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ARS Home » Pacific West Area » Pullman, Washington » Northwest Sustainable Agroecosystems Research » Research » Publications at this Location » Publication #58041


item Smith, Jeffrey
item MUMMEY, D
item BOLTON, H

Submitted to: Journal of Soil Biology and Biochemistry
Publication Type: Peer Reviewed Journal
Publication Acceptance Date: 12/10/1993
Publication Date: N/A
Citation: N/A

Interpretive Summary: There has been an increasing concern over atmospheric pollutants and recently the concern has turned to natural sources of gaseous pollutants. The shrub-steppe ecosystem is a significant land area of North America and other parts of the world. Since this ecosystem is largely undisturbed questions have arisen about it's ability to contribute to atmospheric N2O pools. In addition it is of interest what regulates this N2O production process. We have discovered that the nitrification processes contributes a major portion of the total N2O produced by this ecosystem contrary to the long held belief that denitrification was the source. In addition we have found that the soil wetting history regulates the total N2O produced and that spatial variation needs to be considered when making landscape estimates of N2O fluxes.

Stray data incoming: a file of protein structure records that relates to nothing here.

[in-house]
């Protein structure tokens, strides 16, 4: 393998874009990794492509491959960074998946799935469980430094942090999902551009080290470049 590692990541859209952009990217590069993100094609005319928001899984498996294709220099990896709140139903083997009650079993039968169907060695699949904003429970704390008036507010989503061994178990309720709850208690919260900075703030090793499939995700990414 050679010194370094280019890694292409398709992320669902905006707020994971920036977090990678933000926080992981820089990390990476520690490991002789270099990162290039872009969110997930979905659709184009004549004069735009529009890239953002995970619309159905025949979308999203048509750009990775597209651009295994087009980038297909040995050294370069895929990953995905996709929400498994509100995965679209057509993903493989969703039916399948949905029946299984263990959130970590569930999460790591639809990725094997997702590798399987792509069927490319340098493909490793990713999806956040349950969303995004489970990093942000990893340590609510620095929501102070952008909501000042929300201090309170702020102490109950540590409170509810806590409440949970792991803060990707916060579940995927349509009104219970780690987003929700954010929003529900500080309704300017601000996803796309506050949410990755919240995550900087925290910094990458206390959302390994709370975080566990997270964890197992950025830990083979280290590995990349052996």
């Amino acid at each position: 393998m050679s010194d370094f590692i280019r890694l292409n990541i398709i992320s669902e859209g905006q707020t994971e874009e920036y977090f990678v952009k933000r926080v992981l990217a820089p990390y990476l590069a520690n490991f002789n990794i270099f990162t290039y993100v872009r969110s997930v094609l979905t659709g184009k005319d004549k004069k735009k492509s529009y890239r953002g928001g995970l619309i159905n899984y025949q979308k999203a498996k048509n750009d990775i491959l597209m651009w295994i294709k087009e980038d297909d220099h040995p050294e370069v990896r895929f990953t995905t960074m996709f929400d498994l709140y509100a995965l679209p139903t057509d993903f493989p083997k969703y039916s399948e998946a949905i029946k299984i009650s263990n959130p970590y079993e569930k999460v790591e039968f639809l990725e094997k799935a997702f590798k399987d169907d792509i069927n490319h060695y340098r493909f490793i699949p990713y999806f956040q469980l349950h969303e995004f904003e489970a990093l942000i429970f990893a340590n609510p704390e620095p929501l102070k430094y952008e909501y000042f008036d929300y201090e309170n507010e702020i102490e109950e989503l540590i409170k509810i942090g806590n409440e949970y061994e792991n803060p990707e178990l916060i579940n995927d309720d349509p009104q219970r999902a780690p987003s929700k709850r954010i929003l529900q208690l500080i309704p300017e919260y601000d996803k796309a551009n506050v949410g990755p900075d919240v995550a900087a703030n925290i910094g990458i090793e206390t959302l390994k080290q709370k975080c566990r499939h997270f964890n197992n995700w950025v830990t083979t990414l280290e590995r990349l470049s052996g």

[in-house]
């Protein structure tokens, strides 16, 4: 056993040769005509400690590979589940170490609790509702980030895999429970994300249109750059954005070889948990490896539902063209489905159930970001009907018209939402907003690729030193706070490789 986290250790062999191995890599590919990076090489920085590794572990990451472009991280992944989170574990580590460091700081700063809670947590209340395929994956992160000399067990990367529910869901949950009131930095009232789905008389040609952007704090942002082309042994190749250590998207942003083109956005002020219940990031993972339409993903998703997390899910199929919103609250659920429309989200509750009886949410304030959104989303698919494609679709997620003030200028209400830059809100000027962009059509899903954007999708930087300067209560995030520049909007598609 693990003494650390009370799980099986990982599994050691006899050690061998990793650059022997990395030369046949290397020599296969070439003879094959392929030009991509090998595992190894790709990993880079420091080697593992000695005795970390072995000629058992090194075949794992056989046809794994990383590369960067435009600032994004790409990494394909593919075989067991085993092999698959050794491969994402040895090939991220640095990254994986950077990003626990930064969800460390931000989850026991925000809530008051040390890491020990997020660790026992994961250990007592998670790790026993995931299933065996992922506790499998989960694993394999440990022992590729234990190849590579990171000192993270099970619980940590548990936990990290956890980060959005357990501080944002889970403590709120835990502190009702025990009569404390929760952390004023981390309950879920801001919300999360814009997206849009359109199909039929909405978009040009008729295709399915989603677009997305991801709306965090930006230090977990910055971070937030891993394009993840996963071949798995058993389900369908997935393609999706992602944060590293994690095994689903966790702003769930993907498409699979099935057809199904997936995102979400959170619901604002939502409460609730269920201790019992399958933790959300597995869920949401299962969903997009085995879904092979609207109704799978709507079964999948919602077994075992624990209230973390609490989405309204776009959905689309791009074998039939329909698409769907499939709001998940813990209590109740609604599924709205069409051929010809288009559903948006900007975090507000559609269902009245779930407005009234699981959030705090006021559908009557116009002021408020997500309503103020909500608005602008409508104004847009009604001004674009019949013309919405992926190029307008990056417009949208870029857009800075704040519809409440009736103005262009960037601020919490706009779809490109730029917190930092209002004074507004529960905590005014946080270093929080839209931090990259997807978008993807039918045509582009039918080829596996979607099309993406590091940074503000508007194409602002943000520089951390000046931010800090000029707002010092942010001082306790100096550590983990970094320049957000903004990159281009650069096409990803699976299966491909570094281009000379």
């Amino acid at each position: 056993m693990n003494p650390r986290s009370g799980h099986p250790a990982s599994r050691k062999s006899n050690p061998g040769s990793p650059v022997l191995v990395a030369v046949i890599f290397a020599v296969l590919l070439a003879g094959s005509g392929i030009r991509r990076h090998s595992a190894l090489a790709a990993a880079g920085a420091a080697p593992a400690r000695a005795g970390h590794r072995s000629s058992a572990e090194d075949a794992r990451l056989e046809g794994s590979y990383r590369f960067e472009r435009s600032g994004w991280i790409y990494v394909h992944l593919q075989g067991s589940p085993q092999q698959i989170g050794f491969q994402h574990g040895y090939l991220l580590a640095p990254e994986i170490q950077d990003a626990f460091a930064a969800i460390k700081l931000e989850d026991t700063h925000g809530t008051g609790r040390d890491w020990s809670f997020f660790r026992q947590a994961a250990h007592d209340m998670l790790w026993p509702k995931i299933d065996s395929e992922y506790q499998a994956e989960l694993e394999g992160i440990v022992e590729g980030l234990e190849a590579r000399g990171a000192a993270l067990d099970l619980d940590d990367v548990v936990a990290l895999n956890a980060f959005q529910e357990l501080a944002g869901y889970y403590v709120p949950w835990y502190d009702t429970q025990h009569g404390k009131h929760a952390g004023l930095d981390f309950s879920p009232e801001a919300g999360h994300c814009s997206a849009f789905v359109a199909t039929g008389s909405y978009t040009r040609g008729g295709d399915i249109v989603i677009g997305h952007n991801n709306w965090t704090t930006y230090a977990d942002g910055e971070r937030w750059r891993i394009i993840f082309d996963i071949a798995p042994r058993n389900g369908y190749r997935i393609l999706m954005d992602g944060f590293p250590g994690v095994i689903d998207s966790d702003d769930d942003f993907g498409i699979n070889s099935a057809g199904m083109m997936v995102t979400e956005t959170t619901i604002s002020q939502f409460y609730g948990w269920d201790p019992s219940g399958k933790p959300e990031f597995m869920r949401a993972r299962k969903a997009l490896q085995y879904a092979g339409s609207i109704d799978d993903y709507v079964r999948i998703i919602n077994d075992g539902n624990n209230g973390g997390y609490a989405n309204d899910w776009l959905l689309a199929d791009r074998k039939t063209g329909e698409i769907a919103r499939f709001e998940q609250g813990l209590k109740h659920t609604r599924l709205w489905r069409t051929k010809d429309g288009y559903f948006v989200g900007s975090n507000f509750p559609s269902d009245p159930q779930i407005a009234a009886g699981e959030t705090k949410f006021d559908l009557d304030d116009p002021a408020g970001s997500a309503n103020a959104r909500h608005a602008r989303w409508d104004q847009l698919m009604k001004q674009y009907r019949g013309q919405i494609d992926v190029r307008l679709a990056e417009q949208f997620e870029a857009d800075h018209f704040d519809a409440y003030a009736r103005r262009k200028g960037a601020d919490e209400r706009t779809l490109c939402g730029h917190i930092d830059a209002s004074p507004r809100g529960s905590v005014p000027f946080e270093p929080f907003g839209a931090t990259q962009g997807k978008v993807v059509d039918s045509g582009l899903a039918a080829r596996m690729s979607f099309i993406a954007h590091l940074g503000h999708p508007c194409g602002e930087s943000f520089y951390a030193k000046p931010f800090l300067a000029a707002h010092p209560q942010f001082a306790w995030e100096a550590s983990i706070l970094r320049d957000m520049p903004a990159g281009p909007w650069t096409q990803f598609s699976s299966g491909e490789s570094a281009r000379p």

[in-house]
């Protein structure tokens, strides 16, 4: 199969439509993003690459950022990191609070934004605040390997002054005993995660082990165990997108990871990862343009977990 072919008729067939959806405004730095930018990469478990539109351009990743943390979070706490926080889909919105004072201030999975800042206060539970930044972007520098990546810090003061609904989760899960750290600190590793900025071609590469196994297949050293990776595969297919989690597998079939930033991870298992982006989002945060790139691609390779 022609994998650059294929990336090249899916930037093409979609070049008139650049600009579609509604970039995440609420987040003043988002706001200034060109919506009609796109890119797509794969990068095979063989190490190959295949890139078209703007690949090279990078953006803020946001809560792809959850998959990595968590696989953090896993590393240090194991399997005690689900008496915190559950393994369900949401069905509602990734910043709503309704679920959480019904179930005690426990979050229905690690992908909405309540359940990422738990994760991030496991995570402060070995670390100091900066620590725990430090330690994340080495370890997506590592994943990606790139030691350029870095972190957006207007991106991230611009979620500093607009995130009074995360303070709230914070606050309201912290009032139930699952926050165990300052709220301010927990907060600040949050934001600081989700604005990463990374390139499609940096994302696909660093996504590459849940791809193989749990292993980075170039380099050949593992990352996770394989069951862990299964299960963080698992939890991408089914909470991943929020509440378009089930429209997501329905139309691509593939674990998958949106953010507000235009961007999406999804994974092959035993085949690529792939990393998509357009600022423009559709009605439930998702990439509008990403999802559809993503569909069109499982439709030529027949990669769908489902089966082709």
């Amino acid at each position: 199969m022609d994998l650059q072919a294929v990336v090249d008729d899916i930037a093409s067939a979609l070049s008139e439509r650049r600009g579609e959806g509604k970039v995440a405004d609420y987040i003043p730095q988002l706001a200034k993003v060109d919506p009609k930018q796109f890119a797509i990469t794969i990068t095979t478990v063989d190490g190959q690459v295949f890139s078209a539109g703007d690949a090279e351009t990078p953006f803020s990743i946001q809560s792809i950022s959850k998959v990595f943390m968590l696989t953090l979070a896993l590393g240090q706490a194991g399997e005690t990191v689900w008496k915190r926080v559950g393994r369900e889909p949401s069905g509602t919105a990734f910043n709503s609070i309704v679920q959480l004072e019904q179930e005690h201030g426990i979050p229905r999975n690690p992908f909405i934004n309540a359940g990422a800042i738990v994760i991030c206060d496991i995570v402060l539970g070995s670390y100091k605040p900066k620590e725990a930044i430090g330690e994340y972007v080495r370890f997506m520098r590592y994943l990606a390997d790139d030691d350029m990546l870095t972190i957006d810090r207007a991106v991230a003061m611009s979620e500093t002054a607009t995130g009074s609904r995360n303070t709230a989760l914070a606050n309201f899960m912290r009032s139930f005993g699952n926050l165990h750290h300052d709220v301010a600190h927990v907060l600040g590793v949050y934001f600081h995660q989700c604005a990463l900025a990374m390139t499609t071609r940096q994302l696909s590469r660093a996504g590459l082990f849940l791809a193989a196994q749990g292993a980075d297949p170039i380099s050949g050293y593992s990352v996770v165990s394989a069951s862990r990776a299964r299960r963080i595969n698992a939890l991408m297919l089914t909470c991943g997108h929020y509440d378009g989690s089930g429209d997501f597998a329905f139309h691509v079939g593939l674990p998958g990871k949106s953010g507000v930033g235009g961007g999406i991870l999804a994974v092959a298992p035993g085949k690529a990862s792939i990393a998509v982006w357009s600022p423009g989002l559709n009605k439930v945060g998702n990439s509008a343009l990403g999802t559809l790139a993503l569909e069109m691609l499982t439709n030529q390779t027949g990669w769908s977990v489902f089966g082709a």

Technical Abstract: The semi-arid shrub-steppe os the largest grassland-type ecosystem of North America and may make significant contributions to global atmospheric N2O. Experiments were conducted to determine the relative importance of nitrification, denitrification, and abiotic sources to total N2O flux and to investigate the factors regulating N2O flux rates from an undisturbed shrub-steppe ecosystem. The contributions to N2O flux by nitrification and denitrification were estimated using acetylene (10 Pa) to selectively inhibit N2O production by nitrifiers. Factors limiting N2O production were evaluated by monitoring N2O flux rates from soil-cores amended with combinations of NO3-N, NH4-N, soluble C, and water. The regulating effect of wet-dry cycles on N2O flux was determined by wetting field dry soil to field capacity and monitoring N2O flux rates, soil NH4-N, NO3-N, and water content throughout a drying period. Our results showed that nitrification accounts for 61 to 98% of the N2O produced from soil at water contents below saturation and that denitrification is the primary N2O source at saturated water contents. In intact soil cores N2O flux rates were found to be most limited by water and N availability. Since soil moisture concentration is generally well below field capacity in this ecosystem, nitrification must be the predominant N2O source. These results suggest that conditions favorable for substantial N2O production is shrub-steppe ecosystems probably exist only at times following precipitation events.